As you may know, I'm not exactly happy about my current lot in life, and I'm not particularly fond of the department. I do want to let them know what they can improve on (like getting rid of Grumpy McGrumperson who never smiles and rarely even acknowledges the pressence of graduate students) but here's the problem: it will be so obvious whose survey is whose!

On the first page they ask what program you're in, where you did your bachelors and masters degrees and so on - it will be plain as day that this is my survey (considering I'm probably one of the only Astronomy PhD's who did their BSc and MSc at different universities).

DH says to just not answer particular questions - or to at least find out how they are going to distribute the data. My guess is that the secretary will put them all together and then distribute it in one document (i.e., she'll be the only one to see the individual surveys).

In any case, I'm not quite sure yet how I'm going to answer these questions: sugar coated or the harsh truth. Too bad I wasn't already done my degree...

Interview Meme

Another great meme from PDizzle - she gets to ask me 5 questions and I get to answer as intelligently (?) as I can.

Here are the rules:
1. Leave me a comment saying, "Interview me" AND leave your email address (or blog link) in the comment! I will interview the first three commenters to ask for it. I've got a thesis to write :P
2. I will respond by emailing you (or commenting on your blog with) five questions. I get to pick the questions.
3. You will update your blog with the answers to the questions. (If you don't have a blog, I can post your answers here).
4. You will include this explanation and an offer to interview someone else in the same post.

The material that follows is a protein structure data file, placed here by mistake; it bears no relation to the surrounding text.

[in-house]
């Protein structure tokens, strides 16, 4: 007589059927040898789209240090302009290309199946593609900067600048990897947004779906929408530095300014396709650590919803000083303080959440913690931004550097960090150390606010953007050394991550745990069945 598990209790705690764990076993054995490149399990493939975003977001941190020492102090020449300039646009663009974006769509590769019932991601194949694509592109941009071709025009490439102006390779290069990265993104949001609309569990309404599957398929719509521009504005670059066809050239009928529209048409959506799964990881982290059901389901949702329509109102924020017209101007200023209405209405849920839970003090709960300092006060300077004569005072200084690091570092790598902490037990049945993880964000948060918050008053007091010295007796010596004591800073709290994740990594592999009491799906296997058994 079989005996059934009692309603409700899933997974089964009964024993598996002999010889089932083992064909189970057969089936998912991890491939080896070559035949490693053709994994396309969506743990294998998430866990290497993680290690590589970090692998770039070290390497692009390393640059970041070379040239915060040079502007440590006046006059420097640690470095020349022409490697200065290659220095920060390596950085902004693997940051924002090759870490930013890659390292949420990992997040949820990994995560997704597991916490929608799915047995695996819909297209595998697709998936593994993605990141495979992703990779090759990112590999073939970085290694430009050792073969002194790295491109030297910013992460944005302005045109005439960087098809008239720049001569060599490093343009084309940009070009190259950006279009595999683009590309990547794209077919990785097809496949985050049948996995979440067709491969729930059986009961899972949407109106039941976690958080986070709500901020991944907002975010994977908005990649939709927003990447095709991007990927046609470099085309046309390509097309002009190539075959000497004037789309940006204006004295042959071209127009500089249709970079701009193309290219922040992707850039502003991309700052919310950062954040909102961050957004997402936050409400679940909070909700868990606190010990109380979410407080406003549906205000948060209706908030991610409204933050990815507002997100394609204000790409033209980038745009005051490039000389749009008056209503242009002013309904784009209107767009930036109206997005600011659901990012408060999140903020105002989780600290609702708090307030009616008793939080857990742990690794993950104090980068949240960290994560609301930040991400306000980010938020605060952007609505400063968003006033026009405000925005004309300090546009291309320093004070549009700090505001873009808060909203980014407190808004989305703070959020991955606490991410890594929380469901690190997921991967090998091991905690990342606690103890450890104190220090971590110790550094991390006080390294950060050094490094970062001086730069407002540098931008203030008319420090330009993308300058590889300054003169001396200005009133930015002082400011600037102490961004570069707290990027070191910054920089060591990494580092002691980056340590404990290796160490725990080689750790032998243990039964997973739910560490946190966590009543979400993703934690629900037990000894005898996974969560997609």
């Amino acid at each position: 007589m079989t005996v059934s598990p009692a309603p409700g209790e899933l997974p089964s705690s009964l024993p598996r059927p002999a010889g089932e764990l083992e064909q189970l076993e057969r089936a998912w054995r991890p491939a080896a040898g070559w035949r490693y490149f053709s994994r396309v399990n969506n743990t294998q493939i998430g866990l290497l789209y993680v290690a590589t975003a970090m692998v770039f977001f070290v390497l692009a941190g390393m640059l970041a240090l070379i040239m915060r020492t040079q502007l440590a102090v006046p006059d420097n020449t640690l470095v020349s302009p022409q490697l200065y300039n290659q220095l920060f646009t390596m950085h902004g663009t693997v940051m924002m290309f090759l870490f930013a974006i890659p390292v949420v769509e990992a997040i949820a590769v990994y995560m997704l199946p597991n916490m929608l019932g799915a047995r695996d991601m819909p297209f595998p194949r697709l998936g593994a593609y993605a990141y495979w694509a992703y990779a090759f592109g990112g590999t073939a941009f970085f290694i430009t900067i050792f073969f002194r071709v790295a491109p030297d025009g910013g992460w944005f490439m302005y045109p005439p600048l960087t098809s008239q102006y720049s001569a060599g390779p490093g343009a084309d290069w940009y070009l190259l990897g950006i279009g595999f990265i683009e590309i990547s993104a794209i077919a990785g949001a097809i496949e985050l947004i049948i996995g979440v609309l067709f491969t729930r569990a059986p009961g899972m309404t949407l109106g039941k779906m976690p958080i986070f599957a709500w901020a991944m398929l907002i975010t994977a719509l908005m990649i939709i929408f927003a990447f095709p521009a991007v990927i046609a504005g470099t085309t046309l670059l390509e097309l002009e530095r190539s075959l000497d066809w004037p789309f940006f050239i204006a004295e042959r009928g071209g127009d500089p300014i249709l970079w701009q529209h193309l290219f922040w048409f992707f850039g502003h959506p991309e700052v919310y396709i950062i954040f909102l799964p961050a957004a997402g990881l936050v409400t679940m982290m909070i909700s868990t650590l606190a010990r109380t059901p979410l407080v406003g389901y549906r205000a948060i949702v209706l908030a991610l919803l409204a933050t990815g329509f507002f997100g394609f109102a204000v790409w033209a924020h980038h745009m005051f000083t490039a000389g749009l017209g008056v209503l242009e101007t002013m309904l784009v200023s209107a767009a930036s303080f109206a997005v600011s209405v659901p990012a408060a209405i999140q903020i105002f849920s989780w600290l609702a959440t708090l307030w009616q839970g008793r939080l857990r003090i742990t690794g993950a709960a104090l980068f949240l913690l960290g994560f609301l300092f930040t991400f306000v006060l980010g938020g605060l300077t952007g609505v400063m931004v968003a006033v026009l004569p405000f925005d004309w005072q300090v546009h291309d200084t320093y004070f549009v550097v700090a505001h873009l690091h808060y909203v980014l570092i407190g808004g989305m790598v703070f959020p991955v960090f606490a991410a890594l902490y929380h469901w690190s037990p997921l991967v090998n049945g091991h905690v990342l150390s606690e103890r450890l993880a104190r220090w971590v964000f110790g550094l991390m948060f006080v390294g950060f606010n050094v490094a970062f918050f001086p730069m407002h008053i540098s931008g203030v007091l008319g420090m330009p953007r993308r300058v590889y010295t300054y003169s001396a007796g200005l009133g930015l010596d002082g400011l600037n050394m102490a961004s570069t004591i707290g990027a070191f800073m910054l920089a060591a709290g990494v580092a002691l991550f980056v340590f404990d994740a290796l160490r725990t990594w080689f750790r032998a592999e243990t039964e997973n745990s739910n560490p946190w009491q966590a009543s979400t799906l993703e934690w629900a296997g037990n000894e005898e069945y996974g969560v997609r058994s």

5. When others comment asking to be interviewed, you will ask them five questions.

PD: What is your favorite season of the year?

CH: Fall.

Oh, that's not enough? Okay - I like the Fall because summer is too hot and winter is too cold. This is known as the Goldilocks Effect - there actually is such a thing in Astronomy, which tells us where an Earth-like planet can form around a given star - but I digress. I love the crisp air in the morning and the smell of the falling leaves. I love the fact that it's cool enough to wear a sweater, but warm enough to not wear a jacket. Plus, it's the beginning of the school year, and that was always so exciting for me back in the day!

PD: Do you have a favorite astronomical body/entity?

CH: Yes! My favorite planet is Neptune - mostly because it's pretty:



and because it's thought to rain diamonds there. Yup, you heard me.

PD: How did you and Mr. Comet Hunter get together?

CH: First, just in case he reads this, he'd prefer Dr. Comet Hunter - or even better, Dr. MRI Guy. LOL!

As for the story: he was the captain of the department soccer team (no laughing!), and he needed women on the team so they could play in the coed league. He sent out an email and I replied saying I'd like to (he always said he knew I'd answer, but I think he's BSing me).

We started playing soccer 2 times a week and I had a mondo crush on him: he was smart, cute, and I just have a thing for guys who can play soccer well ;) Two months later a weekend Blue's festival was in town - and I dropped hints that I'd really like to go. He would say the same things but never asked me out! So, eventually I just asked him and we went (although, he'd tell you differently).

The first night was fun, but I was so confused! He kept talking like he wasn't interested in dating at all, and he didn't even kiss me at the end of the night. But, he did invite me over to dinner the next evening. I found out he's an amazing cook (yay!) and then we went back to the Blue's festival - where he finally started putting his arm around my waist and such. At the end of the night I still had to initiate the kiss ;)

PD: What do you think is the most pressing issue facing the world today?